Human activity is wreaking havoc on bee brains and bodies

Human activity is wreaking havoc on bee brains and bodies

Human activity is wreaking havoc on bee brains and bodies

Photographic illustration by Thomas Levinson/The Daily Beast/Getty

Photographic illustration by Thomas Levinson/The Daily Beast/Getty

Drunk bees unable to walk in a straight line after having ingested “safe” concentrations of insecticides; bee wings showing signs of stress due to climate change: Humans are messing up bees beyond repair in ways that could threaten their existence as well as the survival and health of the plants they pollinate.

Two recent studies explore this problem like never before, confirming the role of human activity in wreaking havoc on bee populations. Taken together, the research suggests that humans pose an existential threat to these species of pollinators – one that cannot be fully countered by a simple fix.

“The work we are doing is revealing that many of our actions are putting these insects under pressure,” Richard Gill, an insect evolution researcher at Imperial College London, told The Daily Beast. Gill led a study published Wednesday in Journal of Animal Ecology, where he and his team measured the wings of four different species of bee preserved in museum collections across Britain. He found that over the last century, warm, wet years have led bumblebees to develop less symmetrical wings — an indicator of stress that is similar to bee scars due to their environment.

“Small changes to something like the shape of an airplane’s wing, for example, can have obviously devastating effects,” Gill said, although it’s not yet known how wing asymmetry affects bee flight.

Current methods of measuring the impact of climate change on species often rely on lagging metrics, Imperial College London life science researcher and study co-author Aoife Cantwell-Jones told The Daily Beast. This means organisms may not show signs of stress until later generations.

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A bee collection drawer in the Natural History Museum, London, England.

Coaches at the Natural History Museum, London

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A bee collection drawer in the Natural History Museum, London, England.

Coaches at the Natural History Museum, London

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A bee collection drawer in the Natural History Museum, London, England.

Curators of the Natural History Museum, London

Wing asymmetry, on the other hand, is directly linked to the stress a bee experiences during a period of its development. Because the museum collections the researchers used date back a century, they first made sure that the age of the bumblebees didn’t predict the condition of their wings — if that were the case, Cantwell-Jones said, the oldest bees would have the most. asymmetry when, in fact, some of the more recent specimens did.

“Variation in weather can clearly cause more stress,” Gill said, and human-caused climate change is creating a perfect storm of warm, humid temperatures for bees.

Another study published Wednesday in the journal Frontiers in insect science addressed another facet of humanity’s disastrous impact on nature: insecticides. Rachel Parkinson, the study’s lead author and a neuroethologist at the University of Oxford, told The Daily Beast that much research has made clear the harmful effects of pesticides and insecticides on key pollinator species such as bees. “It’s a little disheartening” that these harmful chemicals are still being sprayed to kill these insects, she said.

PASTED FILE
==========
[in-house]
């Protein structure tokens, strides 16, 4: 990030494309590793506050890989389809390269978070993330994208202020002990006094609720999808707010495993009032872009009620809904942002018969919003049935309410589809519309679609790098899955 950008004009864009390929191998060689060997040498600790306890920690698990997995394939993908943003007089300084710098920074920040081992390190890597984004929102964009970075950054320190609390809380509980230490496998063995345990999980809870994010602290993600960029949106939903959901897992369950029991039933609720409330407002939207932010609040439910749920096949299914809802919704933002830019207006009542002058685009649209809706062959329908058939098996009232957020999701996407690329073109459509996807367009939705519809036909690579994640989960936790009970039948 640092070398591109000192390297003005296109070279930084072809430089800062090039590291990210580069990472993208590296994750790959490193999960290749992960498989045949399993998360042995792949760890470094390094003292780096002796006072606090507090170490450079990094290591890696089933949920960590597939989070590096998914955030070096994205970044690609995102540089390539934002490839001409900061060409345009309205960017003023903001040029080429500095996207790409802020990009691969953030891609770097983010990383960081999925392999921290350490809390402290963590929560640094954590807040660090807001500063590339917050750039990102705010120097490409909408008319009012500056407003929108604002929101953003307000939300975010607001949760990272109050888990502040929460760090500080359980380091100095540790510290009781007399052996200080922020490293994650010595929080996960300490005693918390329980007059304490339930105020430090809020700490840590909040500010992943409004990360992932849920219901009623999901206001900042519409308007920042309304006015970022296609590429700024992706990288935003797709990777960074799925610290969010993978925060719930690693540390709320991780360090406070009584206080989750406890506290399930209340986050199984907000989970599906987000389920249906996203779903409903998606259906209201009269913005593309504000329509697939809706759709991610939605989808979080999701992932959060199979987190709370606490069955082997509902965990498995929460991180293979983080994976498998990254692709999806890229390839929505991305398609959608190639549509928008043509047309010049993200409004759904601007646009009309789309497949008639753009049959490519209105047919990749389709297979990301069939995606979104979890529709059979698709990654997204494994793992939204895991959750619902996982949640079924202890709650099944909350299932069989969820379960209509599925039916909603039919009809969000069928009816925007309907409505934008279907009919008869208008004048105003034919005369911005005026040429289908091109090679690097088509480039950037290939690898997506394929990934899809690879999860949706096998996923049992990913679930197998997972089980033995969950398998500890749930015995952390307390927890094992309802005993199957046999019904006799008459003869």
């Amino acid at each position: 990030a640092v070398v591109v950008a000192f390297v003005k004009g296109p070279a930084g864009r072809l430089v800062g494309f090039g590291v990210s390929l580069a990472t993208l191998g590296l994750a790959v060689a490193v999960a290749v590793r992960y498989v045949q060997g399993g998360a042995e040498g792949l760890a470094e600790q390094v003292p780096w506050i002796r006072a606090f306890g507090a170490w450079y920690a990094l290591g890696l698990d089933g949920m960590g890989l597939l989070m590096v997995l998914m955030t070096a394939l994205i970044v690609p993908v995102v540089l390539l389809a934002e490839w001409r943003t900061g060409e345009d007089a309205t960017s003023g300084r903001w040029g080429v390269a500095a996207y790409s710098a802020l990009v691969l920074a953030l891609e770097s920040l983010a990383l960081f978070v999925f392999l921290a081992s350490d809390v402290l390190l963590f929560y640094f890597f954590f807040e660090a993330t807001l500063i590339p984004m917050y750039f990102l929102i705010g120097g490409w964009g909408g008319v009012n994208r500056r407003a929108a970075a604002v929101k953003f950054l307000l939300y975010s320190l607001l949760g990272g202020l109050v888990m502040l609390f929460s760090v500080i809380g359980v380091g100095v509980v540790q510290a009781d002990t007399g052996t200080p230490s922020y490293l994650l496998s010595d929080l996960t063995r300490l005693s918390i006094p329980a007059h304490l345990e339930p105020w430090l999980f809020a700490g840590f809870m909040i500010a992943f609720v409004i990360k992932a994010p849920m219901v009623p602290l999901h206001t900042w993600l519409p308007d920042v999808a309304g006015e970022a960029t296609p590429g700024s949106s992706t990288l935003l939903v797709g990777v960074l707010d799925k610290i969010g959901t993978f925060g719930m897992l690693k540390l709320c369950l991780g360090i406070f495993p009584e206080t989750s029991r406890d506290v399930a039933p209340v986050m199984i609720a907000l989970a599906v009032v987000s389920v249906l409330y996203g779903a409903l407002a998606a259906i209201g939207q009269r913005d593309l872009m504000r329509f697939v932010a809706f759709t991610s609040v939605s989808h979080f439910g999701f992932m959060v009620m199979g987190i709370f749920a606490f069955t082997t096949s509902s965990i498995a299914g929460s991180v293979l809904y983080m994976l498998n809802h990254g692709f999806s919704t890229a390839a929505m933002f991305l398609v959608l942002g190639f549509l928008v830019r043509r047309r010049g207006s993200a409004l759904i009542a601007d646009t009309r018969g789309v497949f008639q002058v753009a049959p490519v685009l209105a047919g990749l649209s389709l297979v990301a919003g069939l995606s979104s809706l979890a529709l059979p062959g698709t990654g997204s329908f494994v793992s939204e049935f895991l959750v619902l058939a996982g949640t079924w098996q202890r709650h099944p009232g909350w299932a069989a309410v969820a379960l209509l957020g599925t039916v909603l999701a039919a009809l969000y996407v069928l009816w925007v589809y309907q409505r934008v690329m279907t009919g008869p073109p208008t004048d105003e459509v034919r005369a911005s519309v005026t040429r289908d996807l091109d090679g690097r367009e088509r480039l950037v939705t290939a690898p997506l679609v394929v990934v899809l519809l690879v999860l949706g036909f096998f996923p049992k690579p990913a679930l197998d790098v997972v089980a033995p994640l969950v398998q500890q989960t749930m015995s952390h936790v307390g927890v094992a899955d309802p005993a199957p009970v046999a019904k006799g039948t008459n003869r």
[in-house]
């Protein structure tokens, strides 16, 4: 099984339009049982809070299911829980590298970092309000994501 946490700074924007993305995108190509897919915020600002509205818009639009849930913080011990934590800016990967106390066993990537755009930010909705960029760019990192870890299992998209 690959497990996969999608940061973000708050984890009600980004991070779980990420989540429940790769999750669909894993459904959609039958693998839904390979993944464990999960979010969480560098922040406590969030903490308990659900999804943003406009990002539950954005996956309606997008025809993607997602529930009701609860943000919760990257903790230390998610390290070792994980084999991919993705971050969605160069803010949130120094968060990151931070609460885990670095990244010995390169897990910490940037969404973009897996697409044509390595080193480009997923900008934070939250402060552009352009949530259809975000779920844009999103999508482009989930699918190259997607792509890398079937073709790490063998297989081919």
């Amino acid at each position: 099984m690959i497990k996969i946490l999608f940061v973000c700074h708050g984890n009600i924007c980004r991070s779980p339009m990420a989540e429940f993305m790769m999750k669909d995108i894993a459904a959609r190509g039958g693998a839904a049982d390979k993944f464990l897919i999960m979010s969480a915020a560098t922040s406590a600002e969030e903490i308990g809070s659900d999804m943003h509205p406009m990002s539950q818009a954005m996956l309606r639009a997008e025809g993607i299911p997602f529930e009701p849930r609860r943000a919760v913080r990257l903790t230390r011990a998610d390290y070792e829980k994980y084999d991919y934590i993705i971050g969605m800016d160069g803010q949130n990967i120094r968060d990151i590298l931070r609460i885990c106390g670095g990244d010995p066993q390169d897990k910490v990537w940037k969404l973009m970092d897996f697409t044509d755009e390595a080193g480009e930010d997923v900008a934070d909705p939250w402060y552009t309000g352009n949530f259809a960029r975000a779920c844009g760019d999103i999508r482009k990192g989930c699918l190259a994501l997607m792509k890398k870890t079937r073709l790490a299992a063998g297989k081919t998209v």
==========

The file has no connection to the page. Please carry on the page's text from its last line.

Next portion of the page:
In this study, however, Parkinson focused on the neurological and behavioral effects on bees of low doses of insecticides normally considered safe and acceptable for widespread use. What she and her team found was surprising: bees that fed on insecticide-sweetened water roamed when presented with moving images that would otherwise be trapped. And even when they seemed to want to orient themselves towards an image, they couldn’t walk in a straight line.

To make these measurements, Parkinson placed dozens of bees on top of a ball kept floating through the upward-directed air, one at a time. A pipette tip taped to their backs prevented them from flying away, and Parkinson showed the bees vertical black bands of different widths that moved across a screen in front of them. After heating them under a heat lamp (a tip given to her by a fly researcher), the moving images made the bees orient themselves and walk on the ball, which rotated but stayed in place.

Parkinson said the bees use this form of visual processing and motion detection to remember how far they have flown and return to the hive. In extreme cases, pesticides can lead to a poorly understood phenomenon called colony collapse disorder — Parksinson said future research could link the chemicals to bees leaving their hives and never returning.

“Bees tend to be very sensitive to different things going on in the environment, and at the moment they seem to be really struggling,” she said.

The researchers admit that there is no simple solution to any of these anthropogenic issues – banning pesticides or reversing climate change immediately is out of the question. But Gill said studying neglected museum collections to understand the past could help scientists make more informed predictions about the future. And Parkinson said there are effective alternatives available in some cases where insecticides are used, such as the introduction of beneficial predatory insects such as ladybugs or dragonflies.

“I don’t think stopping insecticide use is the answer, because of the way agriculture works,” she said. “But I think a shift to finding more natural pest management solutions will help us get where we need to go.”

Read more at The Daily Beast.

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